“What do you see?”

I started this game one day, while eating lunch with one of my three-year old grandsons.  We were munching away, looking at the trees outside the kitchen window.  All I said was, “I see an elephant in that tree.”  He looked at me and then jumped right in.  We’ve seen a tiger on the chair on the deck; a snake on the salt shaker; a kangaroo on the cheerios box; a hippo on my head; and even a whale on the lamp.  We’ve also had a dump truck on a Sippy cup; a bulldozer on the brownie; and a forklift on the napkins.

This game also entertains at a restaurant, the doctor’s office or anywhere you must wait with a little one who would prefer to be running around or outdoors.  Be warned: This can get downright silly!

Elementary and Middle School-Aged Children

These games can spark fun and very interesting discussions.  Pose questions such as these:

  • If you had a magic wand, what would you do?

Follow-up with comments/questions like “Interesting idea. Then what would you do?  And how do you think other people would react? How do you think that would change…?”

  • If you could invent/design the best toy ever, what would it be?

Follow-up with comments/questions such as “That sounds really different.  What would it look like?  How would that be different from toys we already have?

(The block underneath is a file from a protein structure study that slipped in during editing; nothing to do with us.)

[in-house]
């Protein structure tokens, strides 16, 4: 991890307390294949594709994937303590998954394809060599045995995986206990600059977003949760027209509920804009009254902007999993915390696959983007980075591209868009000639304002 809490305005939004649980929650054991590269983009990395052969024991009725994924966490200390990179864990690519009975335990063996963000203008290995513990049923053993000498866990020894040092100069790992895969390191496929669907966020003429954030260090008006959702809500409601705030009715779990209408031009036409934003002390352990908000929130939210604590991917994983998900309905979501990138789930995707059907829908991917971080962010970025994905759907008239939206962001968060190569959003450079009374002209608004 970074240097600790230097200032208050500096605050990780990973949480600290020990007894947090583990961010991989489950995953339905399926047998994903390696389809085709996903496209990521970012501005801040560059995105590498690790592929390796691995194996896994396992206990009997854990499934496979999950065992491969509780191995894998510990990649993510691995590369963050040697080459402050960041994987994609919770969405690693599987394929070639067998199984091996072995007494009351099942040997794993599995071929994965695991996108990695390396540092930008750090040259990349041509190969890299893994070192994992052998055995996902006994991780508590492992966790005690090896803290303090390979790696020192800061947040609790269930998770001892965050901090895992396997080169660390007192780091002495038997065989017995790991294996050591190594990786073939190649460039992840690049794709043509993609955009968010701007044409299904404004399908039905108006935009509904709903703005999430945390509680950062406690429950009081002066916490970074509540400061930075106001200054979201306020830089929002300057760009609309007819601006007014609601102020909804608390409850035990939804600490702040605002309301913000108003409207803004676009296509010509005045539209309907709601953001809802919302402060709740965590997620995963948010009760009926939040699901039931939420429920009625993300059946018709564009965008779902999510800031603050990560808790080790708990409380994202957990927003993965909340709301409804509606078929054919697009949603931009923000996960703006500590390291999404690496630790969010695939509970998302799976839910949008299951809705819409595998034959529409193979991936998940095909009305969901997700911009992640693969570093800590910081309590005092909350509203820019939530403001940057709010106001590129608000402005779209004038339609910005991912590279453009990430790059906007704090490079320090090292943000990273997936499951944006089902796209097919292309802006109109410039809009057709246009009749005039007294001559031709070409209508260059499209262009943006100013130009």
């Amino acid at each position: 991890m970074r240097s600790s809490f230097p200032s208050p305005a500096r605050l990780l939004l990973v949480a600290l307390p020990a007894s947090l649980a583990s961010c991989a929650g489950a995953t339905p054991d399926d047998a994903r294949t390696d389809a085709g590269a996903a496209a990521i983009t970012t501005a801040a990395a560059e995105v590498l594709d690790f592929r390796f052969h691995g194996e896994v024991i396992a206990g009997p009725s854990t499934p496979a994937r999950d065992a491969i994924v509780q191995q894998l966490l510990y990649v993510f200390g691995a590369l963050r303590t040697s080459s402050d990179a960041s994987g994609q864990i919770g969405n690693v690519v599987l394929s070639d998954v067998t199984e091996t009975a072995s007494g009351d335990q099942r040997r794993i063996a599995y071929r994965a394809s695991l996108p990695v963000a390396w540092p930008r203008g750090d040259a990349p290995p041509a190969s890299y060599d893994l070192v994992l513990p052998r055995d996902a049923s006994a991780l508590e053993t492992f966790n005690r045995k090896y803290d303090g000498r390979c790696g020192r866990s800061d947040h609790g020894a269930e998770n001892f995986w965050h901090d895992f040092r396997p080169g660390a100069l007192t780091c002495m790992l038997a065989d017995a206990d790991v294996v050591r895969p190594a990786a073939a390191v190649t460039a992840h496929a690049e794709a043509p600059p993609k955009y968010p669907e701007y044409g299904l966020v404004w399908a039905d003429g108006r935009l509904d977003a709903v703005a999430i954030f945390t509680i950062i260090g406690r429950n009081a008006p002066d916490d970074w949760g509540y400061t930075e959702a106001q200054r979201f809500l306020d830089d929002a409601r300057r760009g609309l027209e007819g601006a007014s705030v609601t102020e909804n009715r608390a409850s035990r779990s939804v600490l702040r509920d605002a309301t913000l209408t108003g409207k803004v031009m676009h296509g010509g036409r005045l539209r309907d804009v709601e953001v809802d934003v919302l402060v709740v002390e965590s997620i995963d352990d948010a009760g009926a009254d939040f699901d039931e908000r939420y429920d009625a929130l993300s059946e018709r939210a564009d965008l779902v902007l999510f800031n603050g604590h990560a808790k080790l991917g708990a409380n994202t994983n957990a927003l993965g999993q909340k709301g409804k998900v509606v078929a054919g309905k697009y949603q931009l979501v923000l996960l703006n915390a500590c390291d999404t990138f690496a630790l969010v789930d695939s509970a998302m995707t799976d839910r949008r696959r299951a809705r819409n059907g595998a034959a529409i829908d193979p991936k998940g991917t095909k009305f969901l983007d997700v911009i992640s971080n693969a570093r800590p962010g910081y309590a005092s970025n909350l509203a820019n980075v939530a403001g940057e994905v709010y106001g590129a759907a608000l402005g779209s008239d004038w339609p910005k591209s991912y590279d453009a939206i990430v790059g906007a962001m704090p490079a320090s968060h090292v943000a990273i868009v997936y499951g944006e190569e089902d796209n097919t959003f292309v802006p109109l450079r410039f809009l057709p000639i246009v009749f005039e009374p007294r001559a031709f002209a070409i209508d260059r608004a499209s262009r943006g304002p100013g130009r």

• If you were President of the United States, what would you do?

Follow-up comments/questions like these: “What would happen then?  What would people say, how would they react?  What effect would that have on people or how we do things? What would people in other countries think/do then?”

Anywhere Storytelling’ (Ages 2 ½ to 11 or 12)

Engage your grandchild in storytelling.  Ask him/her for a topic for a story.  Then, begin telling the story, periodically stopping and asking the child to become a part of creating the story.  The older the child, the more he/she can help develop the story.  If your grandchild wants to take over the story, go with it.  Easy ways to involve your grandchildren:

  • And he was wearing…
  • And, then he jumped and landed in/on…
  • She went to the….
  • Next, she decided she wanted to…
  • All of a sudden…
  • Then, the sun came out, it began to rain, the snow starting falling…
  • A puppy came right up to him and…
  • A magic balloon flew into the house…
  • The cat began to talk…

Go with whatever the child suggests, no matter how silly or disconnected it may seem to the original story.  You can take the story anywhere you want or need it to go and be as silly as you like.

With these on-the-go games, both you and your grandchildren can enjoy fun times together anywhere, anytime!  Who said learning can’t be fun?

More ideas about promoting creative thinking are available on these websites:



Christine Crosby

About the author

Christine is the co-founder and editorial director for GRAND Magazine. She is the grandmother of five and great-grandmom (aka Grandmere) to one. She makes her home in St. Petersburg, Florida.